I don't think so, Clarke. I always thought it was the Empire State building. I'm not sure. Didn't they blow him up with an atom bomb? [THE TREES RUSTLE. THERE IS THE SOUND OF A WILD PANTHER MEOWING.] Stay calm. I think it might only be the panther.

               JENNY]

I'm going to get the gun.

               CLARKE]

We've been through this before. I told you I left it at home. We're not here to shoot the damned thing. We're here to test my Panther Detector on it.

               JENNY]

I've seen you do trial runs with that contraption of yours. Your pecker takes about ten minutes to get set up for use. Until that time it is completely useless.   And BY that time anyway, I feel we would all be nothing but bits of flesh and bone dangling from the inside of some happy panthers' mouth. Need I remind you also that our tent is in that direction. In case you hadn't worked it out, the Panther is between you and me and your pecker.

               CLARKE]

It's peeker, dear. Pee-ker.

               JENNY]

Whatever you call it! The fact is, we are in a crisis situation, and all you care about is the name of your stupid invention.

               BRUCE]

Never fear, good people. I have a humble item in my bag which will save us all. [HE REACHES INTO A PAPER BAG AND PULLS OUT A MANDARIN WHICH HE MISTAKES FOR AN ORANGE.] An orange.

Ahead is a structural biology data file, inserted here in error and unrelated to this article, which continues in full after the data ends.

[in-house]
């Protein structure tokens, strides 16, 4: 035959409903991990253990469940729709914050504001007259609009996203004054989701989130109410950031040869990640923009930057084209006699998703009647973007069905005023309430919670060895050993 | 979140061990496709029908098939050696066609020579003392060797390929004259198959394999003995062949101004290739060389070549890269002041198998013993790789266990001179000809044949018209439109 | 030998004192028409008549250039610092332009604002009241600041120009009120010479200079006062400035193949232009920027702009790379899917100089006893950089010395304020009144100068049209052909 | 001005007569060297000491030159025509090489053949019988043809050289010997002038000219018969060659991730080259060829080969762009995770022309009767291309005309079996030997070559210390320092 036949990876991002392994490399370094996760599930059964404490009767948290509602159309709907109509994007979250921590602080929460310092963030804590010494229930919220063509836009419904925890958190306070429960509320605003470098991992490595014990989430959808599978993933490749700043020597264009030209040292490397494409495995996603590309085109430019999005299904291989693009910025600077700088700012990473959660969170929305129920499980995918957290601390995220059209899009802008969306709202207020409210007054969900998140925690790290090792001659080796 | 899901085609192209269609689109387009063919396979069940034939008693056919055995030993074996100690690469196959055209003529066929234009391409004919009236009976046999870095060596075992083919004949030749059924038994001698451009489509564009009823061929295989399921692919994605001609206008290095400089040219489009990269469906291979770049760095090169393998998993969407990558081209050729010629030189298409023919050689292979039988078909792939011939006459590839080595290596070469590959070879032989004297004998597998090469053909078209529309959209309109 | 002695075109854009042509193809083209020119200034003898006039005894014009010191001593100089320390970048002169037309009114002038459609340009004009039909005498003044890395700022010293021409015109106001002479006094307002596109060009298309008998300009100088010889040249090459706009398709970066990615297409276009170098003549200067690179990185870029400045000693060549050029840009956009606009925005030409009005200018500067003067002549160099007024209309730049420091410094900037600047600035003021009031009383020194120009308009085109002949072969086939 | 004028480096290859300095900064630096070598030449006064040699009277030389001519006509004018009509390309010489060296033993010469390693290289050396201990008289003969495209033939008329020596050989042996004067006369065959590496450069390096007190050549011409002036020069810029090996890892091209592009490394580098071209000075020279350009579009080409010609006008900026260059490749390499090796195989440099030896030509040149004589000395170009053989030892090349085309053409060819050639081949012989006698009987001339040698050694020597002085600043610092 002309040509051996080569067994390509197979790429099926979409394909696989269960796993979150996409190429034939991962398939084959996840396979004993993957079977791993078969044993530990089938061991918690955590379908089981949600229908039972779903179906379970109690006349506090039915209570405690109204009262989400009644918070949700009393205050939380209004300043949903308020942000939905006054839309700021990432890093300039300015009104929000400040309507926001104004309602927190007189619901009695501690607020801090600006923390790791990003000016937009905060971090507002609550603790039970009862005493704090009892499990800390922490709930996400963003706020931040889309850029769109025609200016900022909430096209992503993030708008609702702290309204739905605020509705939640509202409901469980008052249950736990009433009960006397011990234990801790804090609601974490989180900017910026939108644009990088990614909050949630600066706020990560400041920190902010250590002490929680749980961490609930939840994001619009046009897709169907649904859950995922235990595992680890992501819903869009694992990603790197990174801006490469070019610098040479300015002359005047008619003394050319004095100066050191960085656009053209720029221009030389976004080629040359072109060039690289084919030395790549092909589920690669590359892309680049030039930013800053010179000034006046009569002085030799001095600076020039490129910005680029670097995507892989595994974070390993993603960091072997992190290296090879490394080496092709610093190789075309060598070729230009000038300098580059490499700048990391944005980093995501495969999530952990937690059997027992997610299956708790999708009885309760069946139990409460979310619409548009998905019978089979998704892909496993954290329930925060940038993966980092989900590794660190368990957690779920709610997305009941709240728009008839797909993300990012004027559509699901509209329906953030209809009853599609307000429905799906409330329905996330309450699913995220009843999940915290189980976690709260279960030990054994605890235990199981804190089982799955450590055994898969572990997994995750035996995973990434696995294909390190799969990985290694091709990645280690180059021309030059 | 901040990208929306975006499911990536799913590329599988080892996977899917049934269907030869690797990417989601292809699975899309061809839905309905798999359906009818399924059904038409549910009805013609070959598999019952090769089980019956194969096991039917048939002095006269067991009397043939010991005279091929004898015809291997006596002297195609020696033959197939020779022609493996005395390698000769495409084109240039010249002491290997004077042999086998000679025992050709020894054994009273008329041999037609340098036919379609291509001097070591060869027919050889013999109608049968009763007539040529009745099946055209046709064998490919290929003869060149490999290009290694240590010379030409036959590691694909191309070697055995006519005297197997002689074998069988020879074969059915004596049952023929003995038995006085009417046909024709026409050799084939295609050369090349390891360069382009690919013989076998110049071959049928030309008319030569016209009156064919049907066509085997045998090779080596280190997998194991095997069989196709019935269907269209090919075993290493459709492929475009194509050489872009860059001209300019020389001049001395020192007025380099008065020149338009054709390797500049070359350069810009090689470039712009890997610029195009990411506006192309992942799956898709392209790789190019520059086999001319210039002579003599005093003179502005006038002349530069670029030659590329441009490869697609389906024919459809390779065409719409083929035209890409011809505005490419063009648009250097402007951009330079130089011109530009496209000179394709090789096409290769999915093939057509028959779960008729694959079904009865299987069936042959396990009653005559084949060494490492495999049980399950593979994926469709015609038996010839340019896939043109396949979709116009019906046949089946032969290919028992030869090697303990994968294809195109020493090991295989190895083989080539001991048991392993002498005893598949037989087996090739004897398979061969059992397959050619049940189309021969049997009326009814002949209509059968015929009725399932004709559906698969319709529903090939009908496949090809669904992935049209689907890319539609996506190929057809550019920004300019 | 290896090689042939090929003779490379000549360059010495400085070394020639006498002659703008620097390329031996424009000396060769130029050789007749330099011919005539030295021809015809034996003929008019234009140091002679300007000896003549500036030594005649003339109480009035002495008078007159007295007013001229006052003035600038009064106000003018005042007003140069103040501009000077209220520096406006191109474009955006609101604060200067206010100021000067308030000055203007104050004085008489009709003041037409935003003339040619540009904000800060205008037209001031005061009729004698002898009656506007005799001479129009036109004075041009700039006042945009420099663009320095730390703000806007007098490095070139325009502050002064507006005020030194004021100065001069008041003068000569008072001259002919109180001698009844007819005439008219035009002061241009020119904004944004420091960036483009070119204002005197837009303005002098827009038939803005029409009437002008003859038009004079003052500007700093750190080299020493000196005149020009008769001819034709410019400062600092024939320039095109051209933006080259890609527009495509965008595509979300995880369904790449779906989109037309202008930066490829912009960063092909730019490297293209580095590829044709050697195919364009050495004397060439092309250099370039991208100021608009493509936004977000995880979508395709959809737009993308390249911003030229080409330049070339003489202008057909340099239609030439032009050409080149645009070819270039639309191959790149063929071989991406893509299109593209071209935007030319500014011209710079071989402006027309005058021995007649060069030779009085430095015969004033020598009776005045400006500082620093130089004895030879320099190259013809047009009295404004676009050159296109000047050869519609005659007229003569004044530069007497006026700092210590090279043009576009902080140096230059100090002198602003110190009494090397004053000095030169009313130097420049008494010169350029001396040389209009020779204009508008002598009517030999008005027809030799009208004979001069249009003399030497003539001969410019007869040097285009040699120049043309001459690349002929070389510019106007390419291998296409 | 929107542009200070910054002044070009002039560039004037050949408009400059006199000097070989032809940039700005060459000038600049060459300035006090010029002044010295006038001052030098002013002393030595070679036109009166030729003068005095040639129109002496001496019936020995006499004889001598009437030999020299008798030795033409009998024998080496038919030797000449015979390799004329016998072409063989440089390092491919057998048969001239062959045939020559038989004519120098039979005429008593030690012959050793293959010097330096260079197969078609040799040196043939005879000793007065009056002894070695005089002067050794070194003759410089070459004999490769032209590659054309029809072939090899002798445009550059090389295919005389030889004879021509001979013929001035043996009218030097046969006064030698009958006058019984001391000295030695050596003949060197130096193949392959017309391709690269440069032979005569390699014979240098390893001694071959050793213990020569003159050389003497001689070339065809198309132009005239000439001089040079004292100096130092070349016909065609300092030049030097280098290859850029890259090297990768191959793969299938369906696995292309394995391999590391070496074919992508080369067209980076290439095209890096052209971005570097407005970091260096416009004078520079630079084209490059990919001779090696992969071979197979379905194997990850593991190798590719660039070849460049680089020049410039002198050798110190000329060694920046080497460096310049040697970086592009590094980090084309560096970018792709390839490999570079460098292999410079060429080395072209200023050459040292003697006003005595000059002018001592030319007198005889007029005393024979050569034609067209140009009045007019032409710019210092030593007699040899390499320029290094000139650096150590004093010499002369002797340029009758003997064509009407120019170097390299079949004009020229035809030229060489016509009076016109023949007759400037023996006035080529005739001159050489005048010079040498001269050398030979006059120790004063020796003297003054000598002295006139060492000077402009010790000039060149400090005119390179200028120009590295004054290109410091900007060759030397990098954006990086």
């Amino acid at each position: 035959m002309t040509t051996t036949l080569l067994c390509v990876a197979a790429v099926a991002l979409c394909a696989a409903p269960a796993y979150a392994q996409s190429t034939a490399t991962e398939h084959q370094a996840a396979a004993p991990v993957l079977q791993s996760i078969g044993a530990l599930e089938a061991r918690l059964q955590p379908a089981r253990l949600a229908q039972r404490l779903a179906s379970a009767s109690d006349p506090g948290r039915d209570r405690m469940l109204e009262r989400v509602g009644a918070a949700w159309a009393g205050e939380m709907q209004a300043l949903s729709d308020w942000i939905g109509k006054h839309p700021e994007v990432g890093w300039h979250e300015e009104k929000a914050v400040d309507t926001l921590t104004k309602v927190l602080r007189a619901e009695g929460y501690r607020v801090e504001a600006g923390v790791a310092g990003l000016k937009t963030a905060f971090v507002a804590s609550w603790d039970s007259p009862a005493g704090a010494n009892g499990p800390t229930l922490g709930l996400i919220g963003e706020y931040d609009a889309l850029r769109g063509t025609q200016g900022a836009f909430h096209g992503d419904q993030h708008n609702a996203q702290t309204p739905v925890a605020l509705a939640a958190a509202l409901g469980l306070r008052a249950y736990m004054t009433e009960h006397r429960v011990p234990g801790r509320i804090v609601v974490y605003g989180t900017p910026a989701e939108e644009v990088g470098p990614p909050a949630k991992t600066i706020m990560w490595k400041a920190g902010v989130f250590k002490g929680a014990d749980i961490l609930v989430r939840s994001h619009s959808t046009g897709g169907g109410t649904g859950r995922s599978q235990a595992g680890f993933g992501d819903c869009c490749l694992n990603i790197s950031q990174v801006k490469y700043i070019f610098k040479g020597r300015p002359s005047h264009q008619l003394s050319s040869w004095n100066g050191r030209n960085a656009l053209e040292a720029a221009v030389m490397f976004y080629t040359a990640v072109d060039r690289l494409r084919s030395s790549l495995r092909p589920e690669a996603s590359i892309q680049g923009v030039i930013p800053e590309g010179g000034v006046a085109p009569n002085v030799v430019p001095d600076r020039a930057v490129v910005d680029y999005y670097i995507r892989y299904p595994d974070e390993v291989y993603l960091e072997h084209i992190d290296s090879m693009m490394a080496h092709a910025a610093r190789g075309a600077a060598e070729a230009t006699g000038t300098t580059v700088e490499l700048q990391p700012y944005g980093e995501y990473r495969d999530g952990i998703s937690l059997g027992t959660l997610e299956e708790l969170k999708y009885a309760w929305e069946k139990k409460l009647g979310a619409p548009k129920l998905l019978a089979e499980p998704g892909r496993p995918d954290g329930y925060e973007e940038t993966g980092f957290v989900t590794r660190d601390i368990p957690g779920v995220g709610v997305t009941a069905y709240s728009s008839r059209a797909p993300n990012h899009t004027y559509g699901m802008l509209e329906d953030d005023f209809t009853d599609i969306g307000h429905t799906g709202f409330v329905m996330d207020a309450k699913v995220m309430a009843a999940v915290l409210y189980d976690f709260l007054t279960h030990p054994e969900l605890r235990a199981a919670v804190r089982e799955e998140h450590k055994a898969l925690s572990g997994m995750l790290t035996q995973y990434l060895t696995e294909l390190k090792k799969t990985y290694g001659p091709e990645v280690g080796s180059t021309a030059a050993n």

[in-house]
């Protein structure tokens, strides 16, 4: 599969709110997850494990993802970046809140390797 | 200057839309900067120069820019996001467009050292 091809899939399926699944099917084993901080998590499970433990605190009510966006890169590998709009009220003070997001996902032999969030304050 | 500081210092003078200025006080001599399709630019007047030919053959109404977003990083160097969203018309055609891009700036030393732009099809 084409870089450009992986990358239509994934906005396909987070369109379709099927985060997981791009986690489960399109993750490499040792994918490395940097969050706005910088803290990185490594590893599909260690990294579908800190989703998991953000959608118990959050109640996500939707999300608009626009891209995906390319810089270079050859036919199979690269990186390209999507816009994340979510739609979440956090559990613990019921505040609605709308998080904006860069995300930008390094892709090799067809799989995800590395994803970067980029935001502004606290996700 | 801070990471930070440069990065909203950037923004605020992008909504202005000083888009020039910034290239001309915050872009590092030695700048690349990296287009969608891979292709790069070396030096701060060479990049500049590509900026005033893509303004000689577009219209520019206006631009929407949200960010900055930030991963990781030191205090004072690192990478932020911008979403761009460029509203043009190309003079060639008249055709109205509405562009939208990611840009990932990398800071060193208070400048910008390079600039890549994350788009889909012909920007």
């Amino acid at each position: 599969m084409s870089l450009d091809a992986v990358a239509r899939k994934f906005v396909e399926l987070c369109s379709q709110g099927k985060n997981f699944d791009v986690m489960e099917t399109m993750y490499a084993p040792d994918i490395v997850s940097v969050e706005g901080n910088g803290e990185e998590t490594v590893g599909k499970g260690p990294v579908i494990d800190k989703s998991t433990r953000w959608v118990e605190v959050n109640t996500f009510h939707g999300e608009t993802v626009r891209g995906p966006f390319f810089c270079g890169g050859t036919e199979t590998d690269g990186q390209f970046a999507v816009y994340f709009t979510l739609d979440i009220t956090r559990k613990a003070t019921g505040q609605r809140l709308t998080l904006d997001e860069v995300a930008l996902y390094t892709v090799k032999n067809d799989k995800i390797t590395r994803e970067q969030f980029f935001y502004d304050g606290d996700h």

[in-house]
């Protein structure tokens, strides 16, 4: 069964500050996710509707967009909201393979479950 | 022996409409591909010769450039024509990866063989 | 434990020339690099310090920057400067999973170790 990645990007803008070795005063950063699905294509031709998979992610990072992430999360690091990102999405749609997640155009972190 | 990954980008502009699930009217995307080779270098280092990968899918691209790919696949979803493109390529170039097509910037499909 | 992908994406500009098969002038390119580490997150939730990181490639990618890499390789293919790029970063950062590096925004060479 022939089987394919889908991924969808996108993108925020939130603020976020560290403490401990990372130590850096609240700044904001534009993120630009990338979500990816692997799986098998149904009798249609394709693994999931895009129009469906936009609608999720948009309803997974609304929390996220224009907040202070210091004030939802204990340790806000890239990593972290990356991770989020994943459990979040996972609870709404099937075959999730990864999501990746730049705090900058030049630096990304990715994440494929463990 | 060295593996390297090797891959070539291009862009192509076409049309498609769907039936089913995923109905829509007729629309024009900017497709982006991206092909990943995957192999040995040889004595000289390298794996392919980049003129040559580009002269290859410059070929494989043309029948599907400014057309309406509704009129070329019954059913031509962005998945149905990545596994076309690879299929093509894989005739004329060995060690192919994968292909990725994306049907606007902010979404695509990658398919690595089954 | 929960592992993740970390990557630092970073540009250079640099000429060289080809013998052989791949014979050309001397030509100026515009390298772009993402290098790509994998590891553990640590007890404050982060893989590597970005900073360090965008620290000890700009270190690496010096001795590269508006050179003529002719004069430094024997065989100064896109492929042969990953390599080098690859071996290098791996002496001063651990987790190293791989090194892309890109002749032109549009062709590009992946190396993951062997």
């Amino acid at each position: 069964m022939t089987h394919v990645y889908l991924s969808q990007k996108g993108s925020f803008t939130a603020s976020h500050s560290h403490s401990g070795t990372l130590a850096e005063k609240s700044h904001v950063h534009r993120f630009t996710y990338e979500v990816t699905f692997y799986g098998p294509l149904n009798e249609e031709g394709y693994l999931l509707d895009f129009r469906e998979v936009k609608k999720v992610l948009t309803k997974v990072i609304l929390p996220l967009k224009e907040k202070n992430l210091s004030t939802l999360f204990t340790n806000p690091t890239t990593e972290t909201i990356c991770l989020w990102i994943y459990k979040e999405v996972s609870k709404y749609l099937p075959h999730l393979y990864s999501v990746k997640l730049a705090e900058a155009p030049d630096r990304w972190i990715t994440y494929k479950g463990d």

JENNY]

Are you kidding? What good is a bloody orange? I suppose we could throw it at the thing if worst comes to worst.

  BRUCE]

No. Cat's hate oranges. They find the smell repulsive. It's the best defence a person can have against a panther. Honestly. Cats loathe oranges. Try it on the neighbour's cat when you get home.

               JENNY]

[HIDING BEHIND CLARKE'S BACK] But they're cats. We're talking about a man eating monster out there that is capable of tearing us to shreds, and may do so at any ..[SHE SUDDENLY DISCOVERS THAT IT IS A RABBIT] You twits! That was no panther! It was nothing but a very noisy rabbit. Look! There it goes! You two have been drinking too much. How could you have mistaken a rabbit for a panther?

               BRUCE]

Well it sure sounded like a panther to me.

               JENNY]

Bruce, I think you are drunk?

               BRUCE]

Drunk? I'm not drunk. In fact I've never felt better. Now what could I be drunk on?

               JENNY]

I have a sneaking suspicion that your water container does not contain water.

               BRUCE]

My dear lady, water and nothing else. I assure you.

               JENNY]

Well, I'm off to bed. Coming Clarke?

               CLARKE]